In the face of this gloomy prognosis, the good news is that this green urban future has already arrived in some places around the world, and it is nothing like the futuristic picture usually associated with vertical farms, namely huge high-tech skyscrapers. For example, Paris opened a huge 14,000 square meter urban farm on the rooftop of a building. The plantation does not yet cover the entire area, but when it does, it could be considered the largest in Europe and perhaps in the world. The project known as Nature Urbaine is being implemented at the Paris Expo Porte de Versailles - the largest exhibition center in France. Over a thousand fruits and vegetables of about 20 different species will be grown at the top of the building each day. There will always be seasonal food fresh from the garden. Twenty gardeners will be responsible for taking care of the crops and, the best part, without using pesticides or chemical fertilizers.
In addition to taking over the rooftops of existing buildings, there are also independent, avant-garde structures such as Glasir, a modular aeroponic system for growing vegetables in the middle of New York City. The project was designed by Framlab to offer local and affordable goods, improving the resilience of dense urban districts. So is Superfarm, a utopian project by Studio NAB, which is a six-story vertical structure dedicated to urban agriculture that "focuses its production on the culture of foods with a high nutritional value." The project is founded on the principles of high-yielding food as a means of reviving local economies.
Speaking of urban farms, one couldn't fail to mention Shanghai's Sunqiao Urban Agricultural District as well. With nearly 24 million inhabitants to feed and a decline in the availability and quality of agricultural land, the Chinese megacity is set to realize a 100-hectare masterplan by global design firm Sasaki Associates. Situated between Shanghai’s main international airport and the city center, Sunqiao will introduce large-scale vertical farming to the city of soaring skyscrapers. While primarily responding to the growing agricultural demand in the region, Sasaki’s vision goes further, using urban farming as a dynamic living laboratory for innovation, interaction, and education.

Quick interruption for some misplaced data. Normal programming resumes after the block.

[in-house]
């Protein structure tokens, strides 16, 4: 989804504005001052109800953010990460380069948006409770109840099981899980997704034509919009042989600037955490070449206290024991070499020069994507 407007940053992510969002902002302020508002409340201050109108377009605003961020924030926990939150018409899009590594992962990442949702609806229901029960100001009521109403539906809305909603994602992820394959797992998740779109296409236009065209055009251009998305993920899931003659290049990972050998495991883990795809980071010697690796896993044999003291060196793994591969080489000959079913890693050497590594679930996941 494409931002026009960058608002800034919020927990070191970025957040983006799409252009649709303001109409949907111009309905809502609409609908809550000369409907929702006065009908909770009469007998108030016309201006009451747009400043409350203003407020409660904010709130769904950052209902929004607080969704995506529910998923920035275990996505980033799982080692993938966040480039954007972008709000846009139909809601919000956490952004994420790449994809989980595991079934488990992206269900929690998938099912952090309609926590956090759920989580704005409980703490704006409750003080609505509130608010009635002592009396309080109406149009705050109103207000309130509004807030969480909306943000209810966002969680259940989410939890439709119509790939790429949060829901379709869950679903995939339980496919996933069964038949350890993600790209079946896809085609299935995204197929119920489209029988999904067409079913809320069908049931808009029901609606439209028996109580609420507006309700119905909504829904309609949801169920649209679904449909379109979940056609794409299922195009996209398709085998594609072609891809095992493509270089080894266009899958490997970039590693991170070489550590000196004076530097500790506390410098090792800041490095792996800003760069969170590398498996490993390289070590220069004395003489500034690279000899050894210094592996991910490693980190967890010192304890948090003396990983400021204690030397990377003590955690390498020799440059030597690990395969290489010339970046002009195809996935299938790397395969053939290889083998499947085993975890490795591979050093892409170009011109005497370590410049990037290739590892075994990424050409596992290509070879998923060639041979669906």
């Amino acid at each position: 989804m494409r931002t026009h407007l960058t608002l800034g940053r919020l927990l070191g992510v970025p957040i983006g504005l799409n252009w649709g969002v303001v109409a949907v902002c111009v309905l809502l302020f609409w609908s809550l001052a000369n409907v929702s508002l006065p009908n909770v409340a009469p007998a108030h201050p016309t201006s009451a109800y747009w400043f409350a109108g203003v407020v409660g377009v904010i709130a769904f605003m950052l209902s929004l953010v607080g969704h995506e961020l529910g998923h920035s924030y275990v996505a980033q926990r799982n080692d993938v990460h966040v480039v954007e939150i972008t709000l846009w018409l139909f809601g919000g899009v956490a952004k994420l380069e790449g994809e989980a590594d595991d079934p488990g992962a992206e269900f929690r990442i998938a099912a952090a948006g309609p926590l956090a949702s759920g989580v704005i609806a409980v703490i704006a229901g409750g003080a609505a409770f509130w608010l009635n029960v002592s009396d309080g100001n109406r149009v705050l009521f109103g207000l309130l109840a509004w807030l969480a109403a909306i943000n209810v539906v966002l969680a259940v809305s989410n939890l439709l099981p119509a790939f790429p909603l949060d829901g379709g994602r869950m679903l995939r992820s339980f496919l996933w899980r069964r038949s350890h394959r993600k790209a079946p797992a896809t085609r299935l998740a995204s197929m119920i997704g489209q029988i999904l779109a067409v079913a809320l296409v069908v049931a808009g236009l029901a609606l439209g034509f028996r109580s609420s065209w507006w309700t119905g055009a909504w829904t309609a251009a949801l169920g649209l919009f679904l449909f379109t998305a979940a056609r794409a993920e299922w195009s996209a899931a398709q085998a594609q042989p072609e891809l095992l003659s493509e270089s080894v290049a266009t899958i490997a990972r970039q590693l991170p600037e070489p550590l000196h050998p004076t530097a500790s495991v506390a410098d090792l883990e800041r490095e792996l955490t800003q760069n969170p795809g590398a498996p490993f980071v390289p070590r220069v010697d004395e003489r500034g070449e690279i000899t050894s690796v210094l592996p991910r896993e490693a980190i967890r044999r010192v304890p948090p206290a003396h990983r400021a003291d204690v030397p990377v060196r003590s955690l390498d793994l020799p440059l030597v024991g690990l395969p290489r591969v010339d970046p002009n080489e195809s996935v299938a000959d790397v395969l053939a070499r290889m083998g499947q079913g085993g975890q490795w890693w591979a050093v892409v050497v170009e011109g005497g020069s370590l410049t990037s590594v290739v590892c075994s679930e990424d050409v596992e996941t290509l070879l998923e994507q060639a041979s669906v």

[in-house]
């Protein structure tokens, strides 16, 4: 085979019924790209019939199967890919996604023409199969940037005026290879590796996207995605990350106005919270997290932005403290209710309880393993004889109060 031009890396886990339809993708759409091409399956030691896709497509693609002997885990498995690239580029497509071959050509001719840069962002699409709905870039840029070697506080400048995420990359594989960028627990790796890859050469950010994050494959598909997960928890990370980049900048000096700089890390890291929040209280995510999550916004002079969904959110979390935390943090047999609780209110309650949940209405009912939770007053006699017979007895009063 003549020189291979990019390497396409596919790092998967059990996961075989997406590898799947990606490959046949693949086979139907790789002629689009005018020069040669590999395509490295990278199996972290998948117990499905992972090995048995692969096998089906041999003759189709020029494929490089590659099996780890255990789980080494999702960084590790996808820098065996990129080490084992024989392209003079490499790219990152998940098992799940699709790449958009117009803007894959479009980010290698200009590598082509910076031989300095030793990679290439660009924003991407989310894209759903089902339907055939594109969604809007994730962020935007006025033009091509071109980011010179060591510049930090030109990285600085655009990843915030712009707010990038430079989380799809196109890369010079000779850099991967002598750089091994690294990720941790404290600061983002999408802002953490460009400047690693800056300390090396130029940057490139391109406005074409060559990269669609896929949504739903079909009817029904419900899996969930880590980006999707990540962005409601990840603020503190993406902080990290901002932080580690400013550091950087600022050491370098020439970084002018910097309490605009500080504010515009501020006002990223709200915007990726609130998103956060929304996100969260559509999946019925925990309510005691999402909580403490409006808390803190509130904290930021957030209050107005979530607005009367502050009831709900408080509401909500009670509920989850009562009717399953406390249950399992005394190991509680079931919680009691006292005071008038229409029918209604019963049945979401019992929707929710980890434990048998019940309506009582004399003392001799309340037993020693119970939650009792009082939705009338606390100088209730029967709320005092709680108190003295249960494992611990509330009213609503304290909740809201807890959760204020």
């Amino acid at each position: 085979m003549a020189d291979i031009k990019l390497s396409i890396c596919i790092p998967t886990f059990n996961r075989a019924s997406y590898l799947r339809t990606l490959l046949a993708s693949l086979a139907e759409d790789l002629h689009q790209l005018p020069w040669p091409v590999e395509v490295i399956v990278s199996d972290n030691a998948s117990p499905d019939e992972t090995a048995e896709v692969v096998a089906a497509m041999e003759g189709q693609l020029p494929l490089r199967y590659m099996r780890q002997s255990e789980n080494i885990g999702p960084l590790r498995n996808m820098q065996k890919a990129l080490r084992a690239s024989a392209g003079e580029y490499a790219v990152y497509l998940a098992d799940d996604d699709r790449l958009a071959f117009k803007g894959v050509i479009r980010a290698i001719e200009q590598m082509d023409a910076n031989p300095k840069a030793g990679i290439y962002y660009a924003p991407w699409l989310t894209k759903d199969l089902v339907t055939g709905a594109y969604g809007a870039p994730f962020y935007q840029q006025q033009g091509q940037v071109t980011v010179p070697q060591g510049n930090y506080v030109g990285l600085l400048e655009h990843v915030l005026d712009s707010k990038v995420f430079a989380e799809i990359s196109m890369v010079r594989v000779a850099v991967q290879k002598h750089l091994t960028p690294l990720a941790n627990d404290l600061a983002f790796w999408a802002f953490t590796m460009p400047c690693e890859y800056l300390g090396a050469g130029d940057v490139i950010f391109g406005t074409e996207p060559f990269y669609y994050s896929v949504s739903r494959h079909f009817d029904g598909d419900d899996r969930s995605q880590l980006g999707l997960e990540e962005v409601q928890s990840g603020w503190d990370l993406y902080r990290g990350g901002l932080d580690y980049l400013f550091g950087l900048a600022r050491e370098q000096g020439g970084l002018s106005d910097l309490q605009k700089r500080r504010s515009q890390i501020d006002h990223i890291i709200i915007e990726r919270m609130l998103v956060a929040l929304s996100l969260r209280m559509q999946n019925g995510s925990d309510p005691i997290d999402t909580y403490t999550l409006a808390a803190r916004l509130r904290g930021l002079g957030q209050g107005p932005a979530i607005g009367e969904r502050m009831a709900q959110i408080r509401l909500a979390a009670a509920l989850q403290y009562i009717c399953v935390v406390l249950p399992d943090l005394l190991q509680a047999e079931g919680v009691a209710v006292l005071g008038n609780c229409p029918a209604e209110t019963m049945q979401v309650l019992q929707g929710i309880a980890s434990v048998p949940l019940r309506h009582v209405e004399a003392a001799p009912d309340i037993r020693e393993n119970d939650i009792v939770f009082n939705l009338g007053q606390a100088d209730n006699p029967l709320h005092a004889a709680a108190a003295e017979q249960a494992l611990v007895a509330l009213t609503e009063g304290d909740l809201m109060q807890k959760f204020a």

When it comes to medium-scale initiatives, it is also worth mentioning the Pasona office in Tokyo, which has dedicated 20% of its area to vegetable cultivation, making it the largest urban farm in the country. However, it is important to remember that because the gardens contain both hydroponic and soil-planted vegetables, they require very specific climate control. This often means keeping these spaces warmer than what is considered comfortable for offices, and this is arguably the building’s greatest downfall. This challenge is intrinsically related to the pioneering nature of the initiative.
However, in addition to the large projects like the ones mentioned earlier, there are small initiatives and public policies that also stand out, fostering small-scale urban agriculture in the cities. These include the project Quintais Sustentáveis (sustainable backyards) in Roraima, northern Brazil, that encourages planting in private backyards and gardens, seeking not only sustainable agroecological production, but also food and nutritional security, creating a source of income, and social and productive inclusion of people in vulnerable situations, ranging from producing seedlings to selling organic composts.
Another interesting example is a law implemented in San Francisco a few years ago that intends to make the city's vacant lots more sustainable. The law proposes that landowners can pay less in taxes if they allow these spaces to be used to create urban farms open to the community for at least five years.
From megaprojects to isolated strategies, one thing is certain: we are becoming increasingly concerned about the quality of our food and trying to live a healthier and more sustainable life. This desire is starting a new era in the cities with the rise of vertical urban farms. It is still an emerging effort that requires architects, computer scientists, and agronomists to work together towards the creation of truly intelligent cities, not just a fantasy but a necessity.
This article is part of the ArchDaily Topic: Green. Every month we explore a topic in-depth through articles, interviews, news, and projects. Learn more about our monthly topics. As always, at ArchDaily we welcome the contributions of our readers; if you want to submit an article or project, contact us.